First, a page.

But here's the thing: if, as they say, the day's not for me I think it really is a great idea for men or for that matter *anybody* who's intimidated by cooking.

And here's the other thing: it's pretty clear *they're* not assuming one meal a year *makes up* for anything. They're certainly not saying cook one meal and you've done your part for the year.

Instead it looks like they're talking about helping people get over the intimidation hurdle. Because with even minimal help from partners, family, or friends (i.e. not complaining it's not like dad used to make or getting impatient and saying something like "oh men! Here let me do that") it's *waaay* easier to cook the second, and all subsequent meals, *after* you've cooked the first.

I'm not so sure it's not implying "you've done your part." There's way too large a helping of 50s-style stereotypes in there:

Rule #2: Man agrees to participate in national men make dinner day. Bonus points if he does so without seeking promise of night out with boys in return.

Rule #8: Following recipe carefully, man starts to cook dinner! Apron is optional, tool belt is not allowed. (bonus points if recipe includes one of the following: capers, saffron, or the word 'scallopini').

Rule #12: After meal, table is cleared by man, dishwasher is loaded. Man returns to table for stimulating after-dinner conversation. At this point, man is told how much his meal was appreciated. He, in turn, describes the joys and challenges of the experience. He is given a hug, and his TV remote is returned to him.

This is straight out of a bad sitcom--big strong man, probably played by Tim Allen or whoever's doing that sort of thing now, tries to make some effete dish! (Also, way to assume that they have a dishwasher as well as a spouse.) (Also also, it's probably a bad idea to give saffron to the sort of guy they're talking about.) Seriously, guy cooks one meal and gets lavished with praise (as part of the "rules" of the event, no less)?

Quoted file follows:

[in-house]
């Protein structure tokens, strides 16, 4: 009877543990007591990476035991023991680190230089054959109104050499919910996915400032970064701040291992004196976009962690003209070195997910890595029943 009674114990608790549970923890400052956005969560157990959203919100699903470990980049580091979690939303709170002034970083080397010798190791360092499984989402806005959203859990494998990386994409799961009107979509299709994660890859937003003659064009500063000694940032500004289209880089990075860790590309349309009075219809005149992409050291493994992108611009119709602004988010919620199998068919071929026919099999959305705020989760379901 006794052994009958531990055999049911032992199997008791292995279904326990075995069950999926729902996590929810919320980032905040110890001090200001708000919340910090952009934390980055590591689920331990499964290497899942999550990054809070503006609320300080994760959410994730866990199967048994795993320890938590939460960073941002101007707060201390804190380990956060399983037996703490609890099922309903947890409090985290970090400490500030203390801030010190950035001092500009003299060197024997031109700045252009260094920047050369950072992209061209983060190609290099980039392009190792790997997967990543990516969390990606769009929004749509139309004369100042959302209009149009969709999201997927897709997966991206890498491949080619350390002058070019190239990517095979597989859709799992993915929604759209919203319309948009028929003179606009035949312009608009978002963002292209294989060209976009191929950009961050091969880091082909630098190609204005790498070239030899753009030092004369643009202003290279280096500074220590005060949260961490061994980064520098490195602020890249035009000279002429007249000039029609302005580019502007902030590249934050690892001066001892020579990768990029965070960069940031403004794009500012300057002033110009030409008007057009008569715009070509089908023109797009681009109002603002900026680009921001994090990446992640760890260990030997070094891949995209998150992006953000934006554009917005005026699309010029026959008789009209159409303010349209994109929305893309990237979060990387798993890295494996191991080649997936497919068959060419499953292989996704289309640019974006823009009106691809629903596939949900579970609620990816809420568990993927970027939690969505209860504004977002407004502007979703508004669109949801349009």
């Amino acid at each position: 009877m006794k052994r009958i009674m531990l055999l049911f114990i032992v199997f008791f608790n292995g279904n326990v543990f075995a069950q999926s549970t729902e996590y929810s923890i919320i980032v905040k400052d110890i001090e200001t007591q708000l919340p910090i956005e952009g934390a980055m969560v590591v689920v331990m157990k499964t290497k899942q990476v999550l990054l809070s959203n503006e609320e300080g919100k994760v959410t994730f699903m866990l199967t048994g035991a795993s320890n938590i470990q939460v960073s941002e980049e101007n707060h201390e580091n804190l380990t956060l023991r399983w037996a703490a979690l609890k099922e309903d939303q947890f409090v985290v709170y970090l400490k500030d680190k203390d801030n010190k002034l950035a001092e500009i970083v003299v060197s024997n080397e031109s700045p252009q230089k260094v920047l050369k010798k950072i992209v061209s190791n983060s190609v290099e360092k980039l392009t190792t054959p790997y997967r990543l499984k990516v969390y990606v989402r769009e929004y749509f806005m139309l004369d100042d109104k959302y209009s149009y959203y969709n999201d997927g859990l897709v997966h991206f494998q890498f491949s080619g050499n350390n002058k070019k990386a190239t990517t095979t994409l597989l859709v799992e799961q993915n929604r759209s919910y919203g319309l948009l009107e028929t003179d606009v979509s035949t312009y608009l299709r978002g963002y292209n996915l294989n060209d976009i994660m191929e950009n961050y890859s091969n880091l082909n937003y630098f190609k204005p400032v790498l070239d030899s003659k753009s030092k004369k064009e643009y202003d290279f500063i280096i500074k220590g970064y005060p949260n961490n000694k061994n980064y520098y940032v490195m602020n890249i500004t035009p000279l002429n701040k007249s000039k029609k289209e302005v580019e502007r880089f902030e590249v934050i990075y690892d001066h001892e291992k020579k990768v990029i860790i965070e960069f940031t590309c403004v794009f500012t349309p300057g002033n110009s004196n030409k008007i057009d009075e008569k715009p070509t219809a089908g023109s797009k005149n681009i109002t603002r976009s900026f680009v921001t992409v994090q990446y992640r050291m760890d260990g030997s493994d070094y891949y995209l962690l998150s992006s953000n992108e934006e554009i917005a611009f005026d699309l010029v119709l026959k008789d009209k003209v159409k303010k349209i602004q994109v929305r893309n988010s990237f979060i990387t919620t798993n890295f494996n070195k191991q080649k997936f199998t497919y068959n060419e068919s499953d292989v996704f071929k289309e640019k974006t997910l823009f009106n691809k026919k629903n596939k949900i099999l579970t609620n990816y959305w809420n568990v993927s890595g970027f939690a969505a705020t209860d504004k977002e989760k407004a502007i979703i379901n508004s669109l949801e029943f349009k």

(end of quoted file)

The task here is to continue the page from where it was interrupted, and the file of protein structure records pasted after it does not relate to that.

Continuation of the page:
If we really want an "intro to cooking" type event, I'd suggest the following:

1. Make it gender neutral. There's no basis for assuming that women are all familiar with the kitchen and men aren't. (Yes, socialization trends that way, but I've known plenty of men who are excellent cooks and plenty of women who live on takeout.)

2. Make it friendly. In their attempt to make things easy for the neophyte chef, the site's tone actually comes across as condescending--which itself can be intimidating.

3. Make it its own reward. The enjoyment should come from the experience and from the end product. (If you want a cookie, bake it yourself.)


[S]ince ancient antiquity, whenever those who seek power would want to control the human spirit, they have gone after libraries and books. Whether it’s the ransacking of the great library at Alexandria, controlling information during the Middle Ages, book burnings, or the imprisonment of writers in former communist block countries, the idea has been that if we can control the word, if we can control what people hear and what they read and what they comprehend, then we can control and imprison them, or at least imprison their minds.

That’s worth pondering at a time when truth and science are constantly being challenged by political agendas and ideologies, at a time when language is used not to illuminate but, rather, to obfuscate, at a time when there are those who would disallow the teaching of evolution in our schools, where fake science is used to beat back attempts to curb global warming or fund lifesaving research.

At a time when book banning is back in vogue, libraries remind us that truth isn’t about who yells the loudest, but who has the right information.

- Barack Obama, keynote speech at the 2005 ALA annual conference
Ya done good, voters.